“Garçon!” A snap of the fingers from the customer and the waiter comes running, ready to serve. Maybe not. Waiters consider it poor etiquette to be snapped at with either words or fingers.
Generally, when dining out, people think of how they should behave toward their table mates and other diners in a restaurant. They do not think much about their manners toward their server, unless they’ve worked in a restaurant at some point. Servers also have a code of conduct to follow while waiting tables. The interplay of manners between diner and server can create a fine or disastrous dining situation.
Much of our formal dining etiquette has been handed to us from the Victorian Era (1837-1901). These include the picky rules of how to set the table, what food to serve and how to serve it, and what to wear when dining out. Some rules of etiquette from the Household Companion of Instructive Literature and Wholesome Amusement (1902) include: “Never use a spoon to eat vegetables. A fork is the proper thing.” — “The fork should be held in the palm of the left hand. If in the right, it should be used with the prongs upward, and held between fingers and thumb.”
The formality of the restaurant dictates how closely formal etiquette is followed – although I hope no one is ever checking how I hold my fork! I’ve eaten in restaurants where it seems that no etiquette is followed. Wrapped silverware is thrown across the table at diners. Toilet paper is wound around diners. Servers verbally insult diners. The novelty of this dining atmosphere is what makes these places popular. It also helps if the food is excellent.
Of course, the total lack of manners gets old and people want to be waited on. What should you expect from your server? Respect for one thing. Snooty or inattentive waiters and waitresses should not be in the business. Servers should have a friendly attitude toward diners. Waiting tables is such a physically demanding job, that servers should enjoy what they are doing. This enjoyment will be subconsciously communicated to diners, who will return to a restaurant just to be waited on by their favorite server.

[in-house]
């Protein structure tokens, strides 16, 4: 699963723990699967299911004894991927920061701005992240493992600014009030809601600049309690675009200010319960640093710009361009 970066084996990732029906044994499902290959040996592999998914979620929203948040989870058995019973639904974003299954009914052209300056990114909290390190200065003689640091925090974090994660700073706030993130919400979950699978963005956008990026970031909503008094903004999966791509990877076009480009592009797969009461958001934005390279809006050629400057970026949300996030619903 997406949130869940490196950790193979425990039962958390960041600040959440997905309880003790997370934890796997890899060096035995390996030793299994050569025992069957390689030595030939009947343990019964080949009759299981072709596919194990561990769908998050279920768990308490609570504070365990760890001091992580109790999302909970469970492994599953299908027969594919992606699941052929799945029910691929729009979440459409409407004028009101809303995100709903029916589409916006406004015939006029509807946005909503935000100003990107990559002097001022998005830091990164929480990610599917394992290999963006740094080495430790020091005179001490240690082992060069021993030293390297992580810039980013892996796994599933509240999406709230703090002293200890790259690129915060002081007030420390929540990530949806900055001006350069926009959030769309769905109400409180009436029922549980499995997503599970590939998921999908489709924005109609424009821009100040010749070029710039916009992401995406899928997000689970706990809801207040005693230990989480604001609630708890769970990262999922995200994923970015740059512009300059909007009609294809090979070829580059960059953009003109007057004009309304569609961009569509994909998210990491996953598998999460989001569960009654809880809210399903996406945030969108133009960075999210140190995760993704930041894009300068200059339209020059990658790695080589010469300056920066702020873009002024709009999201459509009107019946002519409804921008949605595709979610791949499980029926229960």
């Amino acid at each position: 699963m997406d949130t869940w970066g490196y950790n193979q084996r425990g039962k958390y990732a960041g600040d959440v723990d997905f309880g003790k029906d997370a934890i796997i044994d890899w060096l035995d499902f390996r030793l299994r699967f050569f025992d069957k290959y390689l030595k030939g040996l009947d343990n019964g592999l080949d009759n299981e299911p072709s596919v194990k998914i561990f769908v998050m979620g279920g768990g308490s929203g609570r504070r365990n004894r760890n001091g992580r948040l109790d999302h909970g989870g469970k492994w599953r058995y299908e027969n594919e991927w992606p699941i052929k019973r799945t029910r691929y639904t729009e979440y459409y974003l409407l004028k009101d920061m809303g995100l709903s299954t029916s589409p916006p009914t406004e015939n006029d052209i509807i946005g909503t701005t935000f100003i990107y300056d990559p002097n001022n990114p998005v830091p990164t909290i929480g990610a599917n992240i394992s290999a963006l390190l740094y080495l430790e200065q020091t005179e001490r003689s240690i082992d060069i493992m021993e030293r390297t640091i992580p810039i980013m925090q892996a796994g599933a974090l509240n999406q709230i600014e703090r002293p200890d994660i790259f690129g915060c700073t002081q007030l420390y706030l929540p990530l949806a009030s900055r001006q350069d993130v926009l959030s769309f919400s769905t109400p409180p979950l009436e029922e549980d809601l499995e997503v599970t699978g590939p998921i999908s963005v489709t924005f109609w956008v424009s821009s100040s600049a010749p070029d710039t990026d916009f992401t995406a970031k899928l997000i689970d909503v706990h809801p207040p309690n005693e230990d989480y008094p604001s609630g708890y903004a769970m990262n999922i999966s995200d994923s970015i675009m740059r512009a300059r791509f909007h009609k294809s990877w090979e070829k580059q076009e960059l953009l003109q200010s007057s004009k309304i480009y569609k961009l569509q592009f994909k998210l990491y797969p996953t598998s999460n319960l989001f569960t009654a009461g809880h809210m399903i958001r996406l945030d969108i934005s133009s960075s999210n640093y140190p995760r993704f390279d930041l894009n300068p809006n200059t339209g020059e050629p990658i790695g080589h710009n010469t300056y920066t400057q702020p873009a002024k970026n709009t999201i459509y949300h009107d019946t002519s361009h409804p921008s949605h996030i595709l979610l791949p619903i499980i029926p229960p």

Servers have particular rules of etiquette that dictate how they are supposed to serve food. From the website, A Waiter’s Guide, some of these rules include:
“Place and remove all food from the left of the guest.”
“Place and remove all beverages, including water, from the right of the guest.”
“Never reach in front of a guest, nor across one person in order to serve another.”
“Do not place soiled, chipped, or cracked glassware and china or bent or tarnished silverware before a guest.”
“The guest should never be kept waiting for his check.”
There are many more rules for waiters and waitresses on this website, including the order of service for breakfast, lunch, and dinner. For dinner, the order of service starts with serving the appetizer, then the soup, then the entrée and beverage and rolls, then dessert and coffee, removing dishes between each course. Many restaurants alter this order by offering the beverage first. By knowing what to expect of your waiter or waitress, you can gauge how well they are doing their jobs. Of course, if they lead with kindness, it is easier to overlook mistakes in etiquette.
What do servers expect from diners? This may sound familiar, but respect, not snobbery, is on the top of the list. Look your waiter or waitress in the eye when ordering. Make requests with a friendly tone. Barking orders at your server is no way to get what you want. If something is wrong with your food, politely ask your server to return it to the kitchen. When the server heads to the kitchen, you can bet that any bad attitude from a diner will get communicated to the chef. Who knows where that will lead?
Waiters and waitresses hope that their diners will be patient when a restaurant is busy. They also appreciate a little sincere praise when they have done a good job. And, then there is the tip. Fifteen to twenty percent (edging toward the twenty) is standard now.
Servers know which diners are cheapskates. Word gets around among wait-staff about those who don’t leave enough of a tip or any tip at all. Gossiping about tip-stiffs may be poor etiquette, but diners better expect it. Those who fall into this category shouldn’t be surprised to find the servers at their favorite restaurants avoiding them. If a customer is truly boorish, the wait-staff may take turns serving him or her so that one of them isn’t stuck with the offending person all the time. Servers can also talk to restaurant owners or managers and have them deal with the situation.
If you, as a customer, have difficulty with a poor server, this last piece of advice will help you. Restaurant owners and managers want to know if one of their servers is exhibiting egregious behavior because they know that this may drive away diners.
In the end, customers and servers should treat each other with dignity, which is the whole point of etiquette.
By Mary Warner
Copyright 2003, Morrison County Historical Society